Book review: Marketisation and Privatisation in Criminal Justice

AuthorMatt Tidmarsh
Published date01 March 2021
Date01 March 2021
DOIhttp://doi.org/10.1177/0264550520987083c
Subject MatterBook reviews
to Warehousing’ which does not need reprising here. These developments are
pitched against the changing understandings of the notion of citizenship, in a
neoliberal post-welfare state and are enlivened with examples of the pervasive
move of private security into public spaces as well as a reversal of the classic 19th
century doctrine of less eligibility.
The concluding Chapter 6 entitled chillingly ‘Towards a Private State’ outlines in
a incisive and prescient overview the increasing power and dominance of the pri-
vate security industry (in which private operators such as G4S and Serco feature
prominently) within a shrinking state sector. The authors usefully employ the term
‘lock -in’ (p. 149) to delineate ‘the too big to fail’ and seemingly ‘too big to pro-
secute’ approach of the state to outsourced monopoly private providers. This over
dependent relationship will be readily familiar to readers.
It is perhaps instructive that the author’s final pages are devoted to what they
denote, in dystopian terms, as a growing repressive authoritarianism at the per-
iphery directed at sections of the poor and marginalised, probation clients are
included in this description, as the private sector continues to play a significant role
in the implementation of state policies. This is a compelling, highly readable and
important book which challenges the reader to reflect on and consider how the ever-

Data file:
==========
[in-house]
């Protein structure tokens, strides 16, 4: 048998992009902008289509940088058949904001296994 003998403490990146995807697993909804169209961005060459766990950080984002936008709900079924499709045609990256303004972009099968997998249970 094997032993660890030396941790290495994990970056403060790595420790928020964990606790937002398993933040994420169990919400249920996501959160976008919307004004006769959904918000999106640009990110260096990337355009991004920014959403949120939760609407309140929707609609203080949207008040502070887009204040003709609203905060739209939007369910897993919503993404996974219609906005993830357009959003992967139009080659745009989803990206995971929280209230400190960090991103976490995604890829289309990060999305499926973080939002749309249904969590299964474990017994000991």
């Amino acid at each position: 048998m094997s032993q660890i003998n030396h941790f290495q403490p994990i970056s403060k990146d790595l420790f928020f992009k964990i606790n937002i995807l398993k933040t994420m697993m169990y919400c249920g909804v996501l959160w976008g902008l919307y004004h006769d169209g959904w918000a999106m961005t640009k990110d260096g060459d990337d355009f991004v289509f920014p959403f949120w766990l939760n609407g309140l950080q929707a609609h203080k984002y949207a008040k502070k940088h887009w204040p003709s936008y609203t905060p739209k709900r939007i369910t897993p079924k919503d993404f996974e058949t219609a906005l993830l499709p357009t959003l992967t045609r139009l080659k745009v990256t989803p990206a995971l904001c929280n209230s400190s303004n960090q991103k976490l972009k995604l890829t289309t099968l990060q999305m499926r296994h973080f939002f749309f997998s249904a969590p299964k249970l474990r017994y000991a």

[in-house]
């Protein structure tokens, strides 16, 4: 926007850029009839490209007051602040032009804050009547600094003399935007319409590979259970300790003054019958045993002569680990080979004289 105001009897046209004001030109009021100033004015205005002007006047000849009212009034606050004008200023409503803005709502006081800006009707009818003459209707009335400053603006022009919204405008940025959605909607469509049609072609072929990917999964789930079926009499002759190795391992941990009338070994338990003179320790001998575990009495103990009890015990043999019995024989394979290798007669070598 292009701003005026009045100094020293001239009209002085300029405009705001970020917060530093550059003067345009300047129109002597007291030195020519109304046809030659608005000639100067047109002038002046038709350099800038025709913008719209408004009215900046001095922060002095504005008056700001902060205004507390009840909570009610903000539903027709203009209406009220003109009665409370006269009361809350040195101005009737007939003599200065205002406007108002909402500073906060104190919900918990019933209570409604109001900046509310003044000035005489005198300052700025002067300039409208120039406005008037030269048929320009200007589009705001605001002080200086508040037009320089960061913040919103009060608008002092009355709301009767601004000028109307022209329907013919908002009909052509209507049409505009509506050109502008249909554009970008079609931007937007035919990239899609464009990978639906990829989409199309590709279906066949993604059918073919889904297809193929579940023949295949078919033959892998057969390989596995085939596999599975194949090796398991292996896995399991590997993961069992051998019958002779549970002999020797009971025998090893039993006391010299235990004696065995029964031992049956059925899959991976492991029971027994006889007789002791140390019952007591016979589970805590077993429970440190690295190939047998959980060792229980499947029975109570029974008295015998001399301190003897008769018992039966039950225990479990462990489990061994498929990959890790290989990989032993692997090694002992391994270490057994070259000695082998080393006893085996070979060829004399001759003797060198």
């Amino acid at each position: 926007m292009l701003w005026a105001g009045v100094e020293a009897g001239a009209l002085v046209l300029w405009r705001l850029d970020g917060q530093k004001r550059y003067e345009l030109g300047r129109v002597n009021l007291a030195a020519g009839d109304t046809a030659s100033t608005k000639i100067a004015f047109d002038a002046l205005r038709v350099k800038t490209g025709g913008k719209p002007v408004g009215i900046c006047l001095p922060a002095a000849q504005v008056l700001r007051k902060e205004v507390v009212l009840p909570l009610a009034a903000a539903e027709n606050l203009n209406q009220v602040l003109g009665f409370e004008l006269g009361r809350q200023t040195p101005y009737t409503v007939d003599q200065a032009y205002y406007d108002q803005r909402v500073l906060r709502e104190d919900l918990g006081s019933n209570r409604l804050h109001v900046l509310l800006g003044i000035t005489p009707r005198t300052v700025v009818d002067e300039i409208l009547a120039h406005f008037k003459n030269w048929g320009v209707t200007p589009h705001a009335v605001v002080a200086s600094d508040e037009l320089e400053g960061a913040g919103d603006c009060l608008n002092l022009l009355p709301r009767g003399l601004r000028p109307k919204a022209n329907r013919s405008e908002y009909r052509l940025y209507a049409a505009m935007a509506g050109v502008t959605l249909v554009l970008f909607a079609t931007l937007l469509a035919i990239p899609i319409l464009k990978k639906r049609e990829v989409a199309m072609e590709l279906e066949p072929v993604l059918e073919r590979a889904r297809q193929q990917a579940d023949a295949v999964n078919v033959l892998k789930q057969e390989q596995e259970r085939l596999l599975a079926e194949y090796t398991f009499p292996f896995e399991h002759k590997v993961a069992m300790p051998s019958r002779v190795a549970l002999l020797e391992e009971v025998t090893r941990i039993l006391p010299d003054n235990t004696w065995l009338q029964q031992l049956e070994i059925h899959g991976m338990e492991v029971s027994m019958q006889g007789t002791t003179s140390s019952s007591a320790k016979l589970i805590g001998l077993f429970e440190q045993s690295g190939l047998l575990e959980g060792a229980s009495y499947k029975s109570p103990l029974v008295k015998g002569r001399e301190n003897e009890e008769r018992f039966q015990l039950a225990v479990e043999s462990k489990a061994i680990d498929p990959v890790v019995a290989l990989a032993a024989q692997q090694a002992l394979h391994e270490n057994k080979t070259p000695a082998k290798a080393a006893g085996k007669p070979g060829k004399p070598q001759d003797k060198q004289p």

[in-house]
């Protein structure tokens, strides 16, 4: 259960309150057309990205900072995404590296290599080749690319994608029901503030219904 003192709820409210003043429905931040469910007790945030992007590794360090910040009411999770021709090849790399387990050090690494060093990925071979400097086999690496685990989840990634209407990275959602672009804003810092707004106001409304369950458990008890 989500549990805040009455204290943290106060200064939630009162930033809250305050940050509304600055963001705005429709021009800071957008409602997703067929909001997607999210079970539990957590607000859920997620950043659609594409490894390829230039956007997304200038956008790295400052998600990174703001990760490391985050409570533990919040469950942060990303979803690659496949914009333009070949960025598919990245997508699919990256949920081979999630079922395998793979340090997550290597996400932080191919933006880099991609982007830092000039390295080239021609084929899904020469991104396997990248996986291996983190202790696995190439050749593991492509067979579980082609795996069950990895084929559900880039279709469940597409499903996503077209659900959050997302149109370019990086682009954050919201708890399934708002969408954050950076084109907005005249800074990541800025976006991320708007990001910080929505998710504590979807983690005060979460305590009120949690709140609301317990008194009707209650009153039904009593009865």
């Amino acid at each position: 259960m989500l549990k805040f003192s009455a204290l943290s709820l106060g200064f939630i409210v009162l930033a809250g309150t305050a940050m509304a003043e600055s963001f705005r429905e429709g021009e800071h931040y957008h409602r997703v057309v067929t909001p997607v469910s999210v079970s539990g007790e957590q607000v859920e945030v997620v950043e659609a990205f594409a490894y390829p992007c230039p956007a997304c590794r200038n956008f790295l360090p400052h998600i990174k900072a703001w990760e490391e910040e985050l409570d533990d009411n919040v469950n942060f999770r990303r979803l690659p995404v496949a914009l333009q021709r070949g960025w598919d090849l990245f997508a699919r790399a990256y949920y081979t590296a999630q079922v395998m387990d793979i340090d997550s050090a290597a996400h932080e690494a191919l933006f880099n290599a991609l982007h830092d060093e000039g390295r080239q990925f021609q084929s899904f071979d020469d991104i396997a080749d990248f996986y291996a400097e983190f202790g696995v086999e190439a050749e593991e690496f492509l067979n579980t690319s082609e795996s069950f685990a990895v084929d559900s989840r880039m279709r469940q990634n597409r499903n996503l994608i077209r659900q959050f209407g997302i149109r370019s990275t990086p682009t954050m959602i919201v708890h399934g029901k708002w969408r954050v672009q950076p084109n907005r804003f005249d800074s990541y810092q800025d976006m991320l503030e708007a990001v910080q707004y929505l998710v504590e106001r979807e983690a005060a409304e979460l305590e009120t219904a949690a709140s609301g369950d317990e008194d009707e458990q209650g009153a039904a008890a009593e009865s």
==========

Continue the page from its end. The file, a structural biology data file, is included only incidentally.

increasing privatisation of the state now needs to be urgently reversed. It offers a
timely primer for understanding what might lie ahead if we fail to do so.
Marketisation and Privatisation in Criminal Justice
Kevin Albertson, Mary Corcoran and Jake Phillips
Policy Press; 2020, pp. 340; £23.19; pbk
ISBN: 978-1-4473-4581-7
Reviewed by: Matt Tidmarsh, University of Hertfordshire, UK
The encroach of markets on social and economic domains previously considered
‘sacred’ is such that, over the course of a generation, their influence has become
normalised. Criminal justice institutions, their structures, actors, processes, and
modes of accountability, have not been spared from such change. And yet, as
Albertson, Corcoran, and Phillips, editors of this important and timely collection,
remind us, there is no one way to marketise and privatise; rather, attempts to utilise
(quasi-)markets to pursue ‘efficiency’ and ‘innovation’ have resulted in myriad
arrangements that are specific to services, sectors, and jurisdictions. The editors’
accomplishment is an illuminating volume which discusses, from diverse theoretical
and disciplinary perspectives, the consequences of marketisation and privatisation
in criminal justice.
The book is organised into four parts. The first situates marketisation and priva-
tisation within various theoretical frameworks. Corcoran sets the tone in Chapter 1;
Book Review 121

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